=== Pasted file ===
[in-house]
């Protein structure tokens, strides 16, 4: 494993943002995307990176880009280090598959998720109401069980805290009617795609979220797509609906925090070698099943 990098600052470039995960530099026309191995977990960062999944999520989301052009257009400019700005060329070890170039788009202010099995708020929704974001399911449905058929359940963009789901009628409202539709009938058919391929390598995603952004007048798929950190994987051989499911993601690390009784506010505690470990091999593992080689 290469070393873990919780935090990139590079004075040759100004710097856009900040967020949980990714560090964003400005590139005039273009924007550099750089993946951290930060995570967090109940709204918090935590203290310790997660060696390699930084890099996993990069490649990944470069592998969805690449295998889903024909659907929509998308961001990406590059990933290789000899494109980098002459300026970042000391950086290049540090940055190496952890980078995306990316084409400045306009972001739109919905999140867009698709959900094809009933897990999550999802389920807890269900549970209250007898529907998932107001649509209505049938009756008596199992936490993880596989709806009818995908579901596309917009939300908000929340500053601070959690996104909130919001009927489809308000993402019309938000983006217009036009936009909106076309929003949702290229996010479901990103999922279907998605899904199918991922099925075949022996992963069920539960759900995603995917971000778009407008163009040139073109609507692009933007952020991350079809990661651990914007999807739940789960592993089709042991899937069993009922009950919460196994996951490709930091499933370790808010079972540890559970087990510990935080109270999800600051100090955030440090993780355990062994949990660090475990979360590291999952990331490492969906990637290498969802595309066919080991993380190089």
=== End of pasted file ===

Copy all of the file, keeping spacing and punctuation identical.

[in-house]
């Protein structure tokens, strides 16, 4: 494993943002995307990176880009280090598959998720109401069980805290009617795609979220797509609906925090070698099943 990098600052470039995960530099026309191995977990960062999944999520989301052009257009400019700005060329070890170039788009202010099995708020929704974001399911449905058929359940963009789901009628409202539709009938058919391929390598995603952004007048798929950190994987051989499911993601690390009784506010505690470990091999593992080689 290469070393873990919780935090990139590079004075040759100004710097856009900040967020949980990714560090964003400005590139005039273009924007550099750089993946951290930060995570967090109940709204918090935590203290310790997660060696390699930084890099996993990069490649990944470069592998969805690449295998889903024909659907929509998308961001990406590059990933290789000899494109980098002459300026970042000391950086290049540090940055190496952890980078995306990316084409400045306009972001739109919905999140867009698709959900094809009933897990999550999802389920807890269900549970209250007898529907998932107001649509209505049938009756008596199992936490993880596989709806009818995908579901596309917009939300908000929340500053601070959690996104909130919001009927489809308000993402019309938000983006217009036009936009909106076309929003949702290229996010479901990103999922279907998605899904199918991922099925075949022996992963069920539960759900995603995917971000778009407008163009040139073109609507692009933007952020991350079809990661651990914007999807739940789960592993089709042991899937069993009922009950919460196994996951490709930091499933370790808010079972540890559970087990510990935080109270999800600051100090955030440090993780355990062994949990660090475990979360590291999952990331490492969906990637290498969802595309066919080991993380190089």